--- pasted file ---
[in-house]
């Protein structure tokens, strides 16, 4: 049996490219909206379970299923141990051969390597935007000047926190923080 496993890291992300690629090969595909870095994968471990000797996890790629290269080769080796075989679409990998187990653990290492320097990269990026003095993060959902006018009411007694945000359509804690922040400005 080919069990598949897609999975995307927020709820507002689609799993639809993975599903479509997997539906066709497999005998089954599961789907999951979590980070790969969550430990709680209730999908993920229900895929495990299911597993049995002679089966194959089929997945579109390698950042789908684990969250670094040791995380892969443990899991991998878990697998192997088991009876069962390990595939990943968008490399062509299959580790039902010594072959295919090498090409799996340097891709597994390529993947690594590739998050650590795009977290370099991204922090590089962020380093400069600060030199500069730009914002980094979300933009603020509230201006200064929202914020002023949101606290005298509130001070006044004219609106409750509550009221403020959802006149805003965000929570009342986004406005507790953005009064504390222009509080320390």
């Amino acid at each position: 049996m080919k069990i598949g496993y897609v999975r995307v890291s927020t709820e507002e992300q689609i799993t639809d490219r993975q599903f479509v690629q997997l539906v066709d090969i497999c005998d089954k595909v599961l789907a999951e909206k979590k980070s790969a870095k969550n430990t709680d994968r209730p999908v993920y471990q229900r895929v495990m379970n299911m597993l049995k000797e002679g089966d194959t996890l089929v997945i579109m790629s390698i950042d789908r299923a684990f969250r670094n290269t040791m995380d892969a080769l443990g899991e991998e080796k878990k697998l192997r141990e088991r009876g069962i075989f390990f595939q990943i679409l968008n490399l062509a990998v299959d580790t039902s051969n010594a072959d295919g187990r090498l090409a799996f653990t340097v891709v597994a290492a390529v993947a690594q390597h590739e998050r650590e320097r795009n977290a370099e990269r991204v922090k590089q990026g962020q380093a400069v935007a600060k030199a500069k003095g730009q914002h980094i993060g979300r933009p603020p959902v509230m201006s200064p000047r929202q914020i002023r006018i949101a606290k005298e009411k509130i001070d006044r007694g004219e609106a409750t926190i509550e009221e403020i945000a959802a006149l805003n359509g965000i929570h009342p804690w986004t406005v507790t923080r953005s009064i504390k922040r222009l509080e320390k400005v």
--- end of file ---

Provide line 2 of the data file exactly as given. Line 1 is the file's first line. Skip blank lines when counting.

């Protein structure tokens, strides 16, 4: 049996490219909206379970299923141990051969390597935007000047926190923080 496993890291992300690629090969595909870095994968471990000797996890790629290269080769080796075989679409990998187990653990290492320097990269990026003095993060959902006018009411007694945000359509804690922040400005 080919069990598949897609999975995307927020709820507002689609799993639809993975599903479509997997539906066709497999005998089954599961789907999951979590980070790969969550430990709680209730999908993920229900895929495990299911597993049995002679089966194959089929997945579109390698950042789908684990969250670094040791995380892969443990899991991998878990697998192997088991009876069962390990595939990943968008490399062509299959580790039902010594072959295919090498090409799996340097891709597994390529993947690594590739998050650590795009977290370099991204922090590089962020380093400069600060030199500069730009914002980094979300933009603020509230201006200064929202914020002023949101606290005298509130001070006044004219609106409750509550009221403020959802006149805003965000929570009342986004406005507790953005009064504390222009509080320390």